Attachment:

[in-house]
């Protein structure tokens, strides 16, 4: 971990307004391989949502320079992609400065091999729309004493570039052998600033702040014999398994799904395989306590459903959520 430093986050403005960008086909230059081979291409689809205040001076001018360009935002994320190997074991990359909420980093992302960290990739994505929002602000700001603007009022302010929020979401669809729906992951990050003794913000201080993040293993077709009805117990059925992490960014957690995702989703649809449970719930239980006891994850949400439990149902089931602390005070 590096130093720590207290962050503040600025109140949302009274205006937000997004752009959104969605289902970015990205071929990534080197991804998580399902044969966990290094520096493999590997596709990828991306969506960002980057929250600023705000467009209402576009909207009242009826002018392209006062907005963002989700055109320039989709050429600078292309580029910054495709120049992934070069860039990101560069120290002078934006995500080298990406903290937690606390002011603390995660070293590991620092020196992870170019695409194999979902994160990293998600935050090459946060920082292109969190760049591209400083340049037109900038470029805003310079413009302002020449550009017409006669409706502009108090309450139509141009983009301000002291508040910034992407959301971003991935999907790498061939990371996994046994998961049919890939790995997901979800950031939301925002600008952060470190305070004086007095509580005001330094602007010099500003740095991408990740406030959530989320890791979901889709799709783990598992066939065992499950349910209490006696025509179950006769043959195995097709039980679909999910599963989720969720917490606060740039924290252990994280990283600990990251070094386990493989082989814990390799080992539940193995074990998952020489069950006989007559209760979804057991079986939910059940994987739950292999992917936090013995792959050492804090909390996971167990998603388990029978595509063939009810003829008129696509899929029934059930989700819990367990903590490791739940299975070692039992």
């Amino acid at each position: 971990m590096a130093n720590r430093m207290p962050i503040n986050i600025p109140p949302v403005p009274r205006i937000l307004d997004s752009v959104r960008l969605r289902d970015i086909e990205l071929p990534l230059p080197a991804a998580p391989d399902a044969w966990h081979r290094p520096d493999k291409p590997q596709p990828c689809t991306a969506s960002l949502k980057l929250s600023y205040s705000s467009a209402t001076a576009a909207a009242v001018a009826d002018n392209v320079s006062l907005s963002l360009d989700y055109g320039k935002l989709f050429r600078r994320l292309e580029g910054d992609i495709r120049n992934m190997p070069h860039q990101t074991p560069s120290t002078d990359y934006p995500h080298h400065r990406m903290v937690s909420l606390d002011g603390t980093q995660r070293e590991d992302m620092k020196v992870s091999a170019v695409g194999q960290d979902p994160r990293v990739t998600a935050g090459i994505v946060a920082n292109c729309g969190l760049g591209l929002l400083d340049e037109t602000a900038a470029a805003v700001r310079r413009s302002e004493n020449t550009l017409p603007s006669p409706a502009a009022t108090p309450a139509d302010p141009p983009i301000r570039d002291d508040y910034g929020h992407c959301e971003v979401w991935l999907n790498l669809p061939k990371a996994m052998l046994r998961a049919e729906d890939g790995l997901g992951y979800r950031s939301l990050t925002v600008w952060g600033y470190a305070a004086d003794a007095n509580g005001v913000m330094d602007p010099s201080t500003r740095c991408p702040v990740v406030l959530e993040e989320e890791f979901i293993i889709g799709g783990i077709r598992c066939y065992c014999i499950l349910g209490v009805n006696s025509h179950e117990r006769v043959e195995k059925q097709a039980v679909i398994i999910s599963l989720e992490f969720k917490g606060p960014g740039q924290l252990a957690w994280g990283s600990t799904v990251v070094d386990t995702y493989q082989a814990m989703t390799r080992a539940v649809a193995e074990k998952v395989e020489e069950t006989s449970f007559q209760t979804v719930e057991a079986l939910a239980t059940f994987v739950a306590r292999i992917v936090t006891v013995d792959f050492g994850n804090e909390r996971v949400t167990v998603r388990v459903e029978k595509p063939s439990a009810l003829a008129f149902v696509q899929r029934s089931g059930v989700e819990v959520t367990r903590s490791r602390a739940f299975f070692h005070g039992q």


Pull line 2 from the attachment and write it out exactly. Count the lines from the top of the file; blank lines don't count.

């Protein structure tokens, strides 16, 4: 971990307004391989949502320079992609400065091999729309004493570039052998600033702040014999398994799904395989306590459903959520 430093986050403005960008086909230059081979291409689809205040001076001018360009935002994320190997074991990359909420980093992302960290990739994505929002602000700001603007009022302010929020979401669809729906992951990050003794913000201080993040293993077709009805117990059925992490960014957690995702989703649809449970719930239980006891994850949400439990149902089931602390005070 590096130093720590207290962050503040600025109140949302009274205006937000997004752009959104969605289902970015990205071929990534080197991804998580399902044969966990290094520096493999590997596709990828991306969506960002980057929250600023705000467009209402576009909207009242009826002018392209006062907005963002989700055109320039989709050429600078292309580029910054495709120049992934070069860039990101560069120290002078934006995500080298990406903290937690606390002011603390995660070293590991620092020196992870170019695409194999979902994160990293998600935050090459946060920082292109969190760049591209400083340049037109900038470029805003310079413009302002020449550009017409006669409706502009108090309450139509141009983009301000002291508040910034992407959301971003991935999907790498061939990371996994046994998961049919890939790995997901979800950031939301925002600008952060470190305070004086007095509580005001330094602007010099500003740095991408990740406030959530989320890791979901889709799709783990598992066939065992499950349910209490006696025509179950006769043959195995097709039980679909999910599963989720969720917490606060740039924290252990994280990283600990990251070094386990493989082989814990390799080992539940193995074990998952020489069950006989007559209760979804057991079986939910059940994987739950292999992917936090013995792959050492804090909390996971167990998603388990029978595509063939009810003829008129696509899929029934059930989700819990367990903590490791739940299975070692039992």